I have several calculator hardware projects on hold indefinitely while Doors CS 7, SourceCoder 2.5, and various other constructive projects are underway, but I got excited about this today and had to build it. The hardware took about 30 minutes to construct, and the software not much longer, so it's doable even for you beginner DIYers (or beginner z80 programmers, for that matter). I must give credit where credit is due to new Cemetech user HappyBobJr for emailing me a few days ago with the idea of a shakable calculator Etch-A-Sketch and asking how it could be implemented. I first suggested an analog accelerometer with a simple thresholding circuit connected to the I/O linkport of a calculator, which would pull a line low when shaken at or above a specific velocity. Today, I had the inspiration that the classic spring-and-pin motion detector, most known for their starring roll in light-up bouncy balls and light-up yo-yos, would be a much easier beginner solution to the problem, and suggested this design:



On my way home two hours ago, I decided I would build it, so I came up with the gadget at the link below, made out of 1/4 of a 4-AA battery case, a spring, a heavy-duty staple, hot glue, solder, a piece of a calculator link cable, and a piece of double-sided foam tape to hold it to the calculator. I wrote the software in pure z80 ASM, of course, programming purist that I am. The program supports moving in eight directions (eg, left, right, up, up-left, down-right, etc), clearing by pressing [CLEAR], and quitting by pressing [MODE]. In addition, it looks for the sensor and can perform what I'm calling "incremental erasing" when the calculator is shaken. In other words, since shaking a real Etch-a-Sketch does not instantly clear it, shaking the calculator erases 16 random columns and rows of the LCD. Shake it a few times, and the display is clear. Be sure to check out the (somewhat awkward) video below, and remember to keep us posted if you have any cool hardware projects, calculator or otherwise, in your project pipeline.

More Information
Original Forum Topic
Close-up of Motion Sensor
HappyBobJr's Build
Etch-A-Sketch De v1.0 Software

heh Kerm twitches a little Razz


EDIT: I am talking about the head turning thing, when i make a demonstration in my vids, you wont beleive how many times i look at the object for no reason what so ever Razz


Also, Kerm sounds different then I expected.... :/
Neat.
I expect to be playing with this next time I visit.
Maybe I'll build one!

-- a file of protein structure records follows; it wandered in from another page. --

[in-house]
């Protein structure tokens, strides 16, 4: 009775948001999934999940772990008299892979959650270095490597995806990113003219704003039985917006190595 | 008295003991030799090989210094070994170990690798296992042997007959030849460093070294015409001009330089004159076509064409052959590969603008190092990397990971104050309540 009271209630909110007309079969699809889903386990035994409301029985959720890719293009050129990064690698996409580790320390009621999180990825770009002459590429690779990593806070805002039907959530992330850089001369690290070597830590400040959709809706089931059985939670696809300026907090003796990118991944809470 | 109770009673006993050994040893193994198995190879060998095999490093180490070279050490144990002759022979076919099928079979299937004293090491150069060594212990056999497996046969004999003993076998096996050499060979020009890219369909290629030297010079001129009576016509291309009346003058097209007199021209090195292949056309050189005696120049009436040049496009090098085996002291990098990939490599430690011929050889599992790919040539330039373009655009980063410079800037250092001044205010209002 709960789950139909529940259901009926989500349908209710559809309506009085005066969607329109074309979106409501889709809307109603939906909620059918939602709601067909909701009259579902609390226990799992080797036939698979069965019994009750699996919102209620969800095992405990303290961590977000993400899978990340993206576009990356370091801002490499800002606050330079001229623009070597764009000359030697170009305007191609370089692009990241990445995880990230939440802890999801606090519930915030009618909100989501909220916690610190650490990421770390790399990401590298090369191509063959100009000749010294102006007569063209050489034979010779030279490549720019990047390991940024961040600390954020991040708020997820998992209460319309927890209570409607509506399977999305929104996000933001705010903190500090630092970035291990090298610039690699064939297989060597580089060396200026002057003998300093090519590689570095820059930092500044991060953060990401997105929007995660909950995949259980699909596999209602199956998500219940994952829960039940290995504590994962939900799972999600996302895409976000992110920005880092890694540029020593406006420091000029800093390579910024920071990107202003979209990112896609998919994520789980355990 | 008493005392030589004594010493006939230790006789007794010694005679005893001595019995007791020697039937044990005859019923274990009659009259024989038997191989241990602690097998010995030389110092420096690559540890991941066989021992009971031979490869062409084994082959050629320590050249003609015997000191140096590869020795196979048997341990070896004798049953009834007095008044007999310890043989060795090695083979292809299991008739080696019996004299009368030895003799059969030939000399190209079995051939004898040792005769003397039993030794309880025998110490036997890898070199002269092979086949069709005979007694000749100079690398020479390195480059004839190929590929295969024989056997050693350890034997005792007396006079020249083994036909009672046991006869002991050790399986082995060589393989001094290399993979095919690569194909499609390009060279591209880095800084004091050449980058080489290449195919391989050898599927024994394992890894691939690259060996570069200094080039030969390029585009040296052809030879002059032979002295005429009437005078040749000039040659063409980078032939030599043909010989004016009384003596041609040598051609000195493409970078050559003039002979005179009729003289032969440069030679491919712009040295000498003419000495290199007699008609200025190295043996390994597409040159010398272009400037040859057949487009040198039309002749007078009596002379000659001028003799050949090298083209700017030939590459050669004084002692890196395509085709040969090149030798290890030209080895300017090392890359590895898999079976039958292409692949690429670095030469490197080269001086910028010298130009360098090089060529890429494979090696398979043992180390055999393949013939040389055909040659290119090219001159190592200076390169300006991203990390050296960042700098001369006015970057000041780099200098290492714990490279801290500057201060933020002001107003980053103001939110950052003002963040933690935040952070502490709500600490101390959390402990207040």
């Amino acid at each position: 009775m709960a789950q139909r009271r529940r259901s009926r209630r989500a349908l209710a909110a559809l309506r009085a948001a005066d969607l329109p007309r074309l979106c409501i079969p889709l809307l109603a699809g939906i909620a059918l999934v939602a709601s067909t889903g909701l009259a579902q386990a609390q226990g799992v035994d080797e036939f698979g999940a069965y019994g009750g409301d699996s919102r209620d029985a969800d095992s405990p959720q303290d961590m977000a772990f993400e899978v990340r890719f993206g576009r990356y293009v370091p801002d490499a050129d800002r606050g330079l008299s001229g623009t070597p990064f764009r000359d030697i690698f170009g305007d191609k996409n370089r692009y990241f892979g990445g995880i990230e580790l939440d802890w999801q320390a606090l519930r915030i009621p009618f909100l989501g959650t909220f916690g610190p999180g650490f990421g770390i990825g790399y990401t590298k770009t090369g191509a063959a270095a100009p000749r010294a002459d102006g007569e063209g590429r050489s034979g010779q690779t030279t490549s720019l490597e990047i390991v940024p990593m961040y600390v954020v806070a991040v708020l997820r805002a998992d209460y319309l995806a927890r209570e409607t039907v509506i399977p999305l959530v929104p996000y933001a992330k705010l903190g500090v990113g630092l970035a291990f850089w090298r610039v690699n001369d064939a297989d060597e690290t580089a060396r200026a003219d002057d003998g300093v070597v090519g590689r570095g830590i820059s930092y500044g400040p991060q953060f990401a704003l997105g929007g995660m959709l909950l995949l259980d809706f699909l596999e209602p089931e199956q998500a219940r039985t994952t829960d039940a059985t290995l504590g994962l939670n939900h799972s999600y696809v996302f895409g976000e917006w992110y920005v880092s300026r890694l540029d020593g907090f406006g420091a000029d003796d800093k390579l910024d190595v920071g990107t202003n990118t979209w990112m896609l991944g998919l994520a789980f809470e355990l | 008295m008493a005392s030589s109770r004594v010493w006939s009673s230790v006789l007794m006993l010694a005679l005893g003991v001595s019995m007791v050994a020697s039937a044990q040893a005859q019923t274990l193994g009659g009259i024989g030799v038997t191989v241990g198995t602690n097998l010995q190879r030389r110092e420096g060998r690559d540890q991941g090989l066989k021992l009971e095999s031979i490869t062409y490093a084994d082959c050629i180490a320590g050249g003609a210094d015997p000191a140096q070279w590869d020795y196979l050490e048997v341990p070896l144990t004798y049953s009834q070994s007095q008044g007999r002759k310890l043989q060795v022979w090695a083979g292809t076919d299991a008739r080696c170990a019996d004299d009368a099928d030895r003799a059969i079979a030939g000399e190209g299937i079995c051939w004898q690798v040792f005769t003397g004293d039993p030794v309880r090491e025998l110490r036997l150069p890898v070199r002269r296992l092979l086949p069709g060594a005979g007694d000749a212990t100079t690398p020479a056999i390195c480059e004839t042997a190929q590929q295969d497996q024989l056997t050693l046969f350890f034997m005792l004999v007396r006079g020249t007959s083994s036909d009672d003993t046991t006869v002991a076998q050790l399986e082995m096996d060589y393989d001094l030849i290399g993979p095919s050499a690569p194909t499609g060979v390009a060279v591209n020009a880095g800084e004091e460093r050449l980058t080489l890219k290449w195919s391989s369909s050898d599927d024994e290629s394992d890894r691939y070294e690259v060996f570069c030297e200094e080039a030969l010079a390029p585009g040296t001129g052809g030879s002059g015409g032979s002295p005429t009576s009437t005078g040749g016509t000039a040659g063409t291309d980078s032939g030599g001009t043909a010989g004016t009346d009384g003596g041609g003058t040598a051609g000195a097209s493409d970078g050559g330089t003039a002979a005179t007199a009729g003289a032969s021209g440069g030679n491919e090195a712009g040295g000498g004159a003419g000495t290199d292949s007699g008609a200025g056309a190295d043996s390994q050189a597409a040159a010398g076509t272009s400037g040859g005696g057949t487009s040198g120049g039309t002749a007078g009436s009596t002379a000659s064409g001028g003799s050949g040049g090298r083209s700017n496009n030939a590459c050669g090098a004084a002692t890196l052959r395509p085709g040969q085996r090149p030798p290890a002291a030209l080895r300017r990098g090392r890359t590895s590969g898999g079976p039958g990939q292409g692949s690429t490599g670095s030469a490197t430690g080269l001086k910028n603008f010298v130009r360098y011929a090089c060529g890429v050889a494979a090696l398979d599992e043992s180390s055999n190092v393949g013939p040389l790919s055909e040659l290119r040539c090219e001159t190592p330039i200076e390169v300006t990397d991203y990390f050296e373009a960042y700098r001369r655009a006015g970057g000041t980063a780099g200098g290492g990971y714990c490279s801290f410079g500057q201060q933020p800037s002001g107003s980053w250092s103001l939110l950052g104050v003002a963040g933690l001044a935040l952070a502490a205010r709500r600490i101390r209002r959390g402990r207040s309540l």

I could swear he sounds like one of my class mates


Strange
BrandonW wrote:
Neat.
Thanks BrandonW. Smile For added excellence, I can now shake my calculator to turn it on, since of course that triggers the silent linking interrupt.
That is pretty cool
KermMartian wrote:
BrandonW wrote:
Neat.
Thanks BrandonW. Smile For added excellence, I can now shake my calculator to turn it on, since of course that triggers the silent linking interrupt.


This is very neat, to be honest i thought this wouldn't work too good, but it works great! Also that's great you can shake your calc on, that's pretty funny, I might have to build me one of these.
Haha, super sweet sauce. This made me incredibly happy to watch.
elfprince13 wrote:
Haha, super sweet sauce. This made me incredibly happy to watch.
Glad to hear that, I hope I can come up with some more cool hardware hacks in the near future.
Wow awesome stuff! Same for Happyboyjr.
That is one good idea.
I specially like it being connected by the link port, because some people are not prepared for opening their calculators.

If TI did one accessory like that for calculator, it could bring new fun games in your calculator.
Galandros wrote:
That is one good idea.
I specially like it being connected by the link port, because some people are not prepared for opening their calculators.

If TI did one accessory like that for calculator, it could bring new fun games in your calculator.
With a simple accelerometer and ATMega (or other) microprocessor, actually, it would be fairly straightforward to make a device that could give BASIC programs 2- or 3-axis movement information in a variable. I more or less worked out TI linking protocol code on an Arduino with my SlideCalc mini-project, so it would be more or less trivial to pretend to be another calculator, and deliver the movement information on every Getcalc.
KermMartian wrote:
Galandros wrote:
That is one good idea.
I specially like it being connected by the link port, because some people are not prepared for opening their calculators.

If TI did one accessory like that for calculator, it could bring new fun games in your calculator.